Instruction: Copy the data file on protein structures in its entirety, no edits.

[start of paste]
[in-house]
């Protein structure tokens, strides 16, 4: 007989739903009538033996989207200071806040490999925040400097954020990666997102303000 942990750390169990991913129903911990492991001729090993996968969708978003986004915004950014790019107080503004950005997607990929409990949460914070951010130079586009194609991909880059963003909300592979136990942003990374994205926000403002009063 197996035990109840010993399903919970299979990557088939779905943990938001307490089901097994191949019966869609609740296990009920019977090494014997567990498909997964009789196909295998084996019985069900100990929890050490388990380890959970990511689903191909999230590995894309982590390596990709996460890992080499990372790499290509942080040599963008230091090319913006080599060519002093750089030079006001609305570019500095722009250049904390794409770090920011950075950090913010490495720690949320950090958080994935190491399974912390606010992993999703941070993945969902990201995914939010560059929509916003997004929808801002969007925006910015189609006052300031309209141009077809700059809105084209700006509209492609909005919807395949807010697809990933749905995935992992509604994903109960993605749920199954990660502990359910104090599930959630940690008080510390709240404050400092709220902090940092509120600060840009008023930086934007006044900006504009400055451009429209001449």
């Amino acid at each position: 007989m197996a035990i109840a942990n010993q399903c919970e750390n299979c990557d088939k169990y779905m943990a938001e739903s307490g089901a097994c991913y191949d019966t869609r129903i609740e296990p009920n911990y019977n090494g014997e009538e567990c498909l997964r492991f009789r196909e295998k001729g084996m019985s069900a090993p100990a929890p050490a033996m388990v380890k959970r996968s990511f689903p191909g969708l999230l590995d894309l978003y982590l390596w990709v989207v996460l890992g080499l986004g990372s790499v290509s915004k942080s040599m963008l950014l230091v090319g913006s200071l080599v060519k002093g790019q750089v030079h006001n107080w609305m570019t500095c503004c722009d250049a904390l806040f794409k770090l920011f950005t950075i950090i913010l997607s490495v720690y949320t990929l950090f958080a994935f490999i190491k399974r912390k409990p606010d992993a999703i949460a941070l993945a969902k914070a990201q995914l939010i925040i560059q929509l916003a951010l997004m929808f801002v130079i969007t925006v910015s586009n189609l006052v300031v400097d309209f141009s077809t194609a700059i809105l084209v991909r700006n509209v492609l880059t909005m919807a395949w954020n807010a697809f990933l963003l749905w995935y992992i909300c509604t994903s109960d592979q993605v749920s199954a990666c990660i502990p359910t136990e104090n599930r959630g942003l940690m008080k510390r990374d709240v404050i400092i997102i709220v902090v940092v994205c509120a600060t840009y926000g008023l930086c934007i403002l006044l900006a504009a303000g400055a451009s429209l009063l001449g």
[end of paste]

[in-house]
């Protein structure tokens, strides 16, 4: 007989739903009538033996989207200071806040490999925040400097954020990666997102303000 942990750390169990991913129903911990492991001729090993996968969708978003986004915004950014790019107080503004950005997607990929409990949460914070951010130079586009194609991909880059963003909300592979136990942003990374994205926000403002009063 197996035990109840010993399903919970299979990557088939779905943990938001307490089901097994191949019966869609609740296990009920019977090494014997567990498909997964009789196909295998084996019985069900100990929890050490388990380890959970990511689903191909999230590995894309982590390596990709996460890992080499990372790499290509942080040599963008230091090319913006080599060519002093750089030079006001609305570019500095722009250049904390794409770090920011950075950090913010490495720690949320950090958080994935190491399974912390606010992993999703941070993945969902990201995914939010560059929509916003997004929808801002969007925006910015189609006052300031309209141009077809700059809105084209700006509209492609909005919807395949807010697809990933749905995935992992509604994903109960993605749920199954990660502990359910104090599930959630940690008080510390709240404050400092709220902090940092509120600060840009008023930086934007006044900006504009400055451009429209001449």
């Amino acid at each position: 007989m197996a035990i109840a942990n010993q399903c919970e750390n299979c990557d088939k169990y779905m943990a938001e739903s307490g089901a097994c991913y191949d019966t869609r129903i609740e296990p009920n911990y019977n090494g014997e009538e567990c498909l997964r492991f009789r196909e295998k001729g084996m019985s069900a090993p100990a929890p050490a033996m388990v380890k959970r996968s990511f689903p191909g969708l999230l590995d894309l978003y982590l390596w990709v989207v996460l890992g080499l986004g990372s790499v290509s915004k942080s040599m963008l950014l230091v090319g913006s200071l080599v060519k002093g790019q750089v030079h006001n107080w609305m570019t500095c503004c722009d250049a904390l806040f794409k770090l920011f950005t950075i950090i913010l997607s490495v720690y949320t990929l950090f958080a994935f490999i190491k399974r912390k409990p606010d992993a999703i949460a941070l993945a969902k914070a990201q995914l939010i925040i560059q929509l916003a951010l997004m929808f801002v130079i969007t925006v910015s586009n189609l006052v300031v400097d309209f141009s077809t194609a700059i809105l084209v991909r700006n509209v492609l880059t909005m919807a395949w954020n807010a697809f990933l963003l749905w995935y992992i909300c509604t994903s109960d592979q993605v749920s199954a990666c990660i502990p359910t136990e104090n599930r959630g942003l940690m008080k510390r990374d709240v404050i400092i997102i709220v902090v940092v994205c509120a600060t840009y926000g008023l930086c934007i403002l006044l900006a504009a303000g400055a451009s429209l009063l001449g």